At this point, perhaps you’ve guessed it. But maybe you have not, in which case here is the big reveal:

For one year I have wrestled with God and with this part of myself.

I am going to define the identifier before saying the term, to minimize confusion.

I am holistically attracted (emotionally, socially, sexually) to women. As of right now, I experience nearly an exclusive attraction to the same sex. My feelings have been as such for at least ten years, but for those ten years I denied my feelings any expression, thereby denying any sexual or romantic longings in their entirety. Can you perhaps see how this was unhealthy?

Thus, at twenty-four years old, I have gone through those intense and inexplicable and chaotic and painful hormonal feelings of turmoil that the scientific world likes to call: puberty. The chaos has only been magnified by the fact of where my attractions are directed. The chaos has been magnified even further by the fact that I claim to follow Christ. I say this in all seriousness . . . this internal chaos has been my own personal hell. It has been hell even when, in comparison to most, the responses of friends and family have been overwhelmingly positive and loving.

I can honestly say that I would love to be in a committed, Christ-following, sacrificial, mutually encouraging, physically intimate same-sex relationship. I have a homosexual orientation. I am gay. There we go . . . I’ve said it. That is the identifier to which my last 20+ blog posts have alluded.

I am not going to try to defend myself, my feelings, or the term I identify with to you here. I will leave the depth of such questions to face-to-face conversations . . . and I pray you will be kind and courageous enough to have these conversations with me.

However, let me explain why I am publishing this post.

To my gay friends and acquaintances, I am opening this part of my life in hopes that you may be encouraged that you are loved and you are not alone, not by any stretch of the imagination. Nor do you need to be ashamed of this part of who you are, wherever you are in the midst of questioning your sexuality. “Gay” and “Christian” can seem on the surface to be irreconcilable truths. They are not. I am living proof.

To my straight friends and acquaintances, I want to put a face to an “issue” to which you may not have had a personal reference. I guarantee you that I am not the only person you know who is gay, but I might be the only person who has yet spoken to you about it. I want to encourage you to be especially careful with your words and your social media posts in regards to anything LGBT-related. I want to encourage you to be a safe person for your friends wrestling with their sexuality. Safe people listen and empathize and love unconditionally.

To the Christian Church at large, I want to help bring the conversation about sexuality to the surface. Every topic, even and especially the most “uncomfortable” of topics, should be discussed. LGBT people, like every other person in the world, need their stories to be heard.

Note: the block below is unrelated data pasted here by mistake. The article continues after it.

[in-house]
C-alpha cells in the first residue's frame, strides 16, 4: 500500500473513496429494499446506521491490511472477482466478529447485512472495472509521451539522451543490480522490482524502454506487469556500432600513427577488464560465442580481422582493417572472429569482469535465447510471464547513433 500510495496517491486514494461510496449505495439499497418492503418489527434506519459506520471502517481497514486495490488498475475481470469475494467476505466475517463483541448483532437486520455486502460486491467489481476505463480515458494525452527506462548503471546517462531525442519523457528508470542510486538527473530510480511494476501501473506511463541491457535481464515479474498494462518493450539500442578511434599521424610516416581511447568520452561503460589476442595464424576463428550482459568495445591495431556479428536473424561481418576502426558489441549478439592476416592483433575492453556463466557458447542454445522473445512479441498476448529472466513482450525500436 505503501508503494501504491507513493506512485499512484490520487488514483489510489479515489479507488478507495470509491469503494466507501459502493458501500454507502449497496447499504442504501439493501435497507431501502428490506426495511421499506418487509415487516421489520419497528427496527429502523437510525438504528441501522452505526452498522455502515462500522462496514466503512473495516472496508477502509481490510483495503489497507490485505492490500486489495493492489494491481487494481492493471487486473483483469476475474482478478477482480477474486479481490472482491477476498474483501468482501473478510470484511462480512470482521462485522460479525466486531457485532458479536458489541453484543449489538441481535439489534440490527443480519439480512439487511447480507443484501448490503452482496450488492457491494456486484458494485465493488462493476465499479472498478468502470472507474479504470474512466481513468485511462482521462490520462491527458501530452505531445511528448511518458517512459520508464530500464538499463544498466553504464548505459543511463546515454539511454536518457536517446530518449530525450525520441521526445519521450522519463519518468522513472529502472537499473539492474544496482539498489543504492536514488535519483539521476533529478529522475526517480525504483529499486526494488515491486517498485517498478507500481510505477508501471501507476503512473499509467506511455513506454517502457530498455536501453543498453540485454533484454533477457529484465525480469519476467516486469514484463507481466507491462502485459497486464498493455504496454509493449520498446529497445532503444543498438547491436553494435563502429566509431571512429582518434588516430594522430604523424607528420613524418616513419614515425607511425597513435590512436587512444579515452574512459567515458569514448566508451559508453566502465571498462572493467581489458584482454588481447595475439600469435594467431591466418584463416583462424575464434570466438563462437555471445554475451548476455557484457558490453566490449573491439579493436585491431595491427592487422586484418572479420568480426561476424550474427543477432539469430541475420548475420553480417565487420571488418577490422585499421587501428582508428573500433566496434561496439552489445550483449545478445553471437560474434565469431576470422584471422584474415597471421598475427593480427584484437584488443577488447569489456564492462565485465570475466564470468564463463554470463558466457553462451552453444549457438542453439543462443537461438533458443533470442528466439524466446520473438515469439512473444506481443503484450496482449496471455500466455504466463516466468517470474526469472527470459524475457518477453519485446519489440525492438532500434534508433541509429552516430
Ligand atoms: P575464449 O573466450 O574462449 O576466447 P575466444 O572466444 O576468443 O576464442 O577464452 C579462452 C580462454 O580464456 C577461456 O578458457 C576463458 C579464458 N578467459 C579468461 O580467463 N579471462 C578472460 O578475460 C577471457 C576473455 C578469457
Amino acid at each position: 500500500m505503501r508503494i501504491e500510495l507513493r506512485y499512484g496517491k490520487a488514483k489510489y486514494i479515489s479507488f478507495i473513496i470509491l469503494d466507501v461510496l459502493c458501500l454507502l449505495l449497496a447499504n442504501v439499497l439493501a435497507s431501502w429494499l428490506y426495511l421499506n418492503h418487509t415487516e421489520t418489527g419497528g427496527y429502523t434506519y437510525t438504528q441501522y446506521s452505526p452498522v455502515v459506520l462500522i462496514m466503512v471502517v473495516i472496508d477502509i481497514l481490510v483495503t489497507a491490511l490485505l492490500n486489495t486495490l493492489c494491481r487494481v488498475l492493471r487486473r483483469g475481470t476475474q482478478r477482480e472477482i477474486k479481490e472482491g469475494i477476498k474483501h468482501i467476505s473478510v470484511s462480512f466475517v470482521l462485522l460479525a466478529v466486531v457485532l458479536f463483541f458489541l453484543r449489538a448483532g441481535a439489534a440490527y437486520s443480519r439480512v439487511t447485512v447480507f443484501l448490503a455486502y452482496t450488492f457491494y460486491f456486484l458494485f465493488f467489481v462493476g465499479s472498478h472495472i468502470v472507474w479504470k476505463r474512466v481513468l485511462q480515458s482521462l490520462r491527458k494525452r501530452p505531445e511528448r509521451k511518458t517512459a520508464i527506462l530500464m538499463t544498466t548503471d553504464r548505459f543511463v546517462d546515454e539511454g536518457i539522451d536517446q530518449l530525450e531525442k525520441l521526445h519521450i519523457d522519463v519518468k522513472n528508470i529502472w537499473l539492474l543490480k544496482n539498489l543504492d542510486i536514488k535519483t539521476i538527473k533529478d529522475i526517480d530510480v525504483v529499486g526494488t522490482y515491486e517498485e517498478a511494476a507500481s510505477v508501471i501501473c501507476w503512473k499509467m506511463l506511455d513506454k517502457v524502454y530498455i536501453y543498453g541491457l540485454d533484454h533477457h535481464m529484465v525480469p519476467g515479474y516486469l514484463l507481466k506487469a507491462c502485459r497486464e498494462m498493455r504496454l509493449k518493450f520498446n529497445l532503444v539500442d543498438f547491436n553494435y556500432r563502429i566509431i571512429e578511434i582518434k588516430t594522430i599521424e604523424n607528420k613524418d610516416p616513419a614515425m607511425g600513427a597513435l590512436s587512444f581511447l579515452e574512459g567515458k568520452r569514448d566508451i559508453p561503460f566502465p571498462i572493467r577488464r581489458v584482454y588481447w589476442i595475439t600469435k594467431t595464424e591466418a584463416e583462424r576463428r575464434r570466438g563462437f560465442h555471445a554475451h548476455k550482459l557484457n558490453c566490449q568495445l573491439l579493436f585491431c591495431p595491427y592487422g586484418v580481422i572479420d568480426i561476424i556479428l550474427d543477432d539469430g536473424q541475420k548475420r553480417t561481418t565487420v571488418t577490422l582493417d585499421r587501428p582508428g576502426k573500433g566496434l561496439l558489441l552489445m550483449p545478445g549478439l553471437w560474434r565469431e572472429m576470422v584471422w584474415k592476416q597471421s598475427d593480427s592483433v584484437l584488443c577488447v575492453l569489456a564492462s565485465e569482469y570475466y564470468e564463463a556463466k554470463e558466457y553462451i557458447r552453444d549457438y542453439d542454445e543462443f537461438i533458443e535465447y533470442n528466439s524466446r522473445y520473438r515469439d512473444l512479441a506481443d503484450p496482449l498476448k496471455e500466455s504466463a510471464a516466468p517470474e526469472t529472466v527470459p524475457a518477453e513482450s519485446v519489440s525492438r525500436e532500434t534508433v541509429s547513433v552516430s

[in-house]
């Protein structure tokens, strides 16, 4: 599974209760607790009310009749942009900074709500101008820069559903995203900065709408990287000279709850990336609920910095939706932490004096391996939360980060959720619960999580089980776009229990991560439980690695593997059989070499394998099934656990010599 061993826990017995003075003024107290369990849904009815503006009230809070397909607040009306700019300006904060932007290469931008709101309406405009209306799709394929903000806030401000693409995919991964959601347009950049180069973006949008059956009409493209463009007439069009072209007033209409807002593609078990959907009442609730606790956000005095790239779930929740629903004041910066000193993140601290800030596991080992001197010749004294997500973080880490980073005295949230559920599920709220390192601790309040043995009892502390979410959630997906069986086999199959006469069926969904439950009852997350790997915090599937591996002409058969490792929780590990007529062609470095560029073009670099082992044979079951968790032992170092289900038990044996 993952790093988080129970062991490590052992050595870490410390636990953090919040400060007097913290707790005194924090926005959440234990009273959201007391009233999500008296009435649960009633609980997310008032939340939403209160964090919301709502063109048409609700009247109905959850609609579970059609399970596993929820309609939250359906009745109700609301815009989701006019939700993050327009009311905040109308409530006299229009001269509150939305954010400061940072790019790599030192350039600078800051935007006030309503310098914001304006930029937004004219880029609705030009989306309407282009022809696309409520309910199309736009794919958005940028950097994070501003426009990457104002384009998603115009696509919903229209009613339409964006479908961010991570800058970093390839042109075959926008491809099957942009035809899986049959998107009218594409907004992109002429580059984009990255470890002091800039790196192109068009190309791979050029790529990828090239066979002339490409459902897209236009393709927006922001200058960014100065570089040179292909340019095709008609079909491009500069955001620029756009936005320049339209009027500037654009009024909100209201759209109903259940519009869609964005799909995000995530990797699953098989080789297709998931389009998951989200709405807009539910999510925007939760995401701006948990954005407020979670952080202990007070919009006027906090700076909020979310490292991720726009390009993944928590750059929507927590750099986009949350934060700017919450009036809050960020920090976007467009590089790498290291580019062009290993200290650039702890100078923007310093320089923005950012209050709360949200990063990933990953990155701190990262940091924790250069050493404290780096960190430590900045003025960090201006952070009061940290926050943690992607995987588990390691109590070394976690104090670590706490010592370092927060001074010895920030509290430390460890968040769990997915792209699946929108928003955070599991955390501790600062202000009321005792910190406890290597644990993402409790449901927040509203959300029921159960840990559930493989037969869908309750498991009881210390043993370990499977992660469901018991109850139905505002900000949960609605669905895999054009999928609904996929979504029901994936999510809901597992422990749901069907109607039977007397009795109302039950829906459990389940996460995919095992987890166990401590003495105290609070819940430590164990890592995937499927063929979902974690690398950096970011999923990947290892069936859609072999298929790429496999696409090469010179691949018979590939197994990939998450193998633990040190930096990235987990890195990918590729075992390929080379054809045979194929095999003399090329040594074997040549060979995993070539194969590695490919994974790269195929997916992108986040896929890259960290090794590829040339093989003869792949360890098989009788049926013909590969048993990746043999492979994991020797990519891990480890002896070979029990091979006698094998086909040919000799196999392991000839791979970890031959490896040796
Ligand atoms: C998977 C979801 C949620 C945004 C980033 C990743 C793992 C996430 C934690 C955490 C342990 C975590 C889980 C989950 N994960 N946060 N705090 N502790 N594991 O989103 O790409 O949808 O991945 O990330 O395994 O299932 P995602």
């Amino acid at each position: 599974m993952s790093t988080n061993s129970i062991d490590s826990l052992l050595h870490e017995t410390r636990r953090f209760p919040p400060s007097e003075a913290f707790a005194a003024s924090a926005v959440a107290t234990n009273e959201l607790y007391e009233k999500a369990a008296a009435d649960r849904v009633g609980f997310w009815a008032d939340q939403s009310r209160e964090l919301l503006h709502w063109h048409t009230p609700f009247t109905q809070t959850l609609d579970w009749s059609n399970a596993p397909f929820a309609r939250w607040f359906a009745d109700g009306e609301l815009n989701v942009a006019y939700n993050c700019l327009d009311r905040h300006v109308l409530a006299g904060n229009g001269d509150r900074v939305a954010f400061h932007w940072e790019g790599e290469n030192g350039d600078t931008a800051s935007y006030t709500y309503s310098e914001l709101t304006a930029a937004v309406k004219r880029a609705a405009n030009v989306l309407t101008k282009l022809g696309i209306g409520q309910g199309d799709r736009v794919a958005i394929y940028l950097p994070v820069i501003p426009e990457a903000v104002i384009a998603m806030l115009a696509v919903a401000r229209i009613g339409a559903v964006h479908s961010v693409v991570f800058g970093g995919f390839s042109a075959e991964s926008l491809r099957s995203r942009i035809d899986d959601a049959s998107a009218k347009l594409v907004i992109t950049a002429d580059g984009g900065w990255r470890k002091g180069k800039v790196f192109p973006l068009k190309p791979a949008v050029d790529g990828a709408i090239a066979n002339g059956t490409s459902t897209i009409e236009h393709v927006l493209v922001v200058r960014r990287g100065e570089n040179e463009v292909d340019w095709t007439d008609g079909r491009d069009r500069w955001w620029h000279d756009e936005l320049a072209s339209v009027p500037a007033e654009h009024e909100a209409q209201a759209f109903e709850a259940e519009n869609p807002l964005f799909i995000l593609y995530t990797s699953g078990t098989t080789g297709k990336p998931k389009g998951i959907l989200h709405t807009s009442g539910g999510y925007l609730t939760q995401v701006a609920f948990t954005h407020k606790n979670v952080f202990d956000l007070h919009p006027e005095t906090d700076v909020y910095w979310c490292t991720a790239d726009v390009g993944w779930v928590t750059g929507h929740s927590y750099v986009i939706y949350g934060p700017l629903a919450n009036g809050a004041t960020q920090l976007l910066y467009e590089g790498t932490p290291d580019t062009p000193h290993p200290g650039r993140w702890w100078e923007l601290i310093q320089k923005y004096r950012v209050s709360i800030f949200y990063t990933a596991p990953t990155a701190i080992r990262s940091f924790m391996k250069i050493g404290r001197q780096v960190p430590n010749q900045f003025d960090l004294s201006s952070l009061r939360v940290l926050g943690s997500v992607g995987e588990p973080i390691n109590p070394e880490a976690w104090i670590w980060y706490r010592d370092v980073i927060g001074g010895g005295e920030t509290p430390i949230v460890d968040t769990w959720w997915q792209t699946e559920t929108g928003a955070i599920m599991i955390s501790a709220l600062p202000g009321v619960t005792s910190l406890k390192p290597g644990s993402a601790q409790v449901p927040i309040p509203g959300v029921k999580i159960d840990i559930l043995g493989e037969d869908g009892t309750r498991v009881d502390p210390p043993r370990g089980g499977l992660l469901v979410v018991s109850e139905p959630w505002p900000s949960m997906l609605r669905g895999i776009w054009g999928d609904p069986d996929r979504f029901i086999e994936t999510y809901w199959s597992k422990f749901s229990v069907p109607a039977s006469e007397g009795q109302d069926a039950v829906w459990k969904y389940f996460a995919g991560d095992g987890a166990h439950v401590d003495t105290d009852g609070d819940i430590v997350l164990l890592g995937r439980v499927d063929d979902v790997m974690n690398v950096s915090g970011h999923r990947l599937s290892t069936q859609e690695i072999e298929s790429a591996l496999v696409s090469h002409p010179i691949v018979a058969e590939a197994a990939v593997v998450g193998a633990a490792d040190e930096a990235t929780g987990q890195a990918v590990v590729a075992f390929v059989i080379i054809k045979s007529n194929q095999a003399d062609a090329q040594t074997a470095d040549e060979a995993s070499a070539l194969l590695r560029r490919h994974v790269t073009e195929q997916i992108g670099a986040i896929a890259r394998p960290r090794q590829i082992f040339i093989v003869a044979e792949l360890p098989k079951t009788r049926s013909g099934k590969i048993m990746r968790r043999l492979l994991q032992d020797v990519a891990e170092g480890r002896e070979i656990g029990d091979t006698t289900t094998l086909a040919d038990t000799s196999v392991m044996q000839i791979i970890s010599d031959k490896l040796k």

To myself, I just don’t want to hide anymore.

In a world that is encouraged to “come out” in countless ways and a Christian tradition that is encouraged to “conceal, don’t feel” in just as numerous ways . . .

It has become essential to see the real faces of the real people who all of this is affecting.

We must humanize the political rhetoric of the LGBT world, particularly in the Church. People’s lives are at stake.

I am passionate about this. I am sick-literally nauseous when I think about it-of hearing stories of people who are created in the image of God and who should be treated as such being demonized, ostracized from churches, and in extreme cases committing suicide simply because they have so bravely chosen to bring to light something that is a part of them: same-sex attraction. Guess what? Gay people who are in gay relationships are also still human. There are much worse things I can think of than living in a loving and committed same-sex relationship. Can’t you?

Forgive my soapbox. I know people who have been severely harmed by the Church in this way.

If you want to know how I’ve personally chosen to live with this truth, you’re going to have to wait, because I don’t even know.

Meanwhile, how can you tell me you love me? Invite my story into yours. I welcome questions about where I am on the journey, but I ask you to respect my response . . . there may be stretches of time when I do not want to talk. There may be a whole day when all I can do is cry. A week may pass where all I want to do is answer your questions. I will tell you what I need, but only if you ask me what I need.

One lie I struggle not to believe is that I am “destined for loneliness” and that I will never have committed lifelong relationships in my life. This is not just a gay problem (though it definitely is exaggerated by this fact) but a fear of many single people as well. From my observations and my own personal experience, Christian singles (particularly of the same sex) tend to form their own little tribes of single support groups. But is that all we really need? As a gay single Christian, I seriously wonder if I will ever have a family. Part of this longing can be met by entering into the ordinary chaotic lives of my married friends…the errand-running, the screaming babies, the folding laundry. Unfortunately, the lives of singles and couples/families are often segregated in Christian circles… I can’t help but wonder how much we are all missing. I ponder what it might mean that “God sets the lonely in families” (Psalm 68:6). But I digress.

In summary, this is the metaphorical crossroads I have been at all along: will I keep the seemingly reasonable option open of pursuing a mutually loving and committed same-sex relationship or will I vow to remain celibate for the foreseeable future for the sake of God’s will and in some mysterious way, supposedly for the sake of my own flourishing?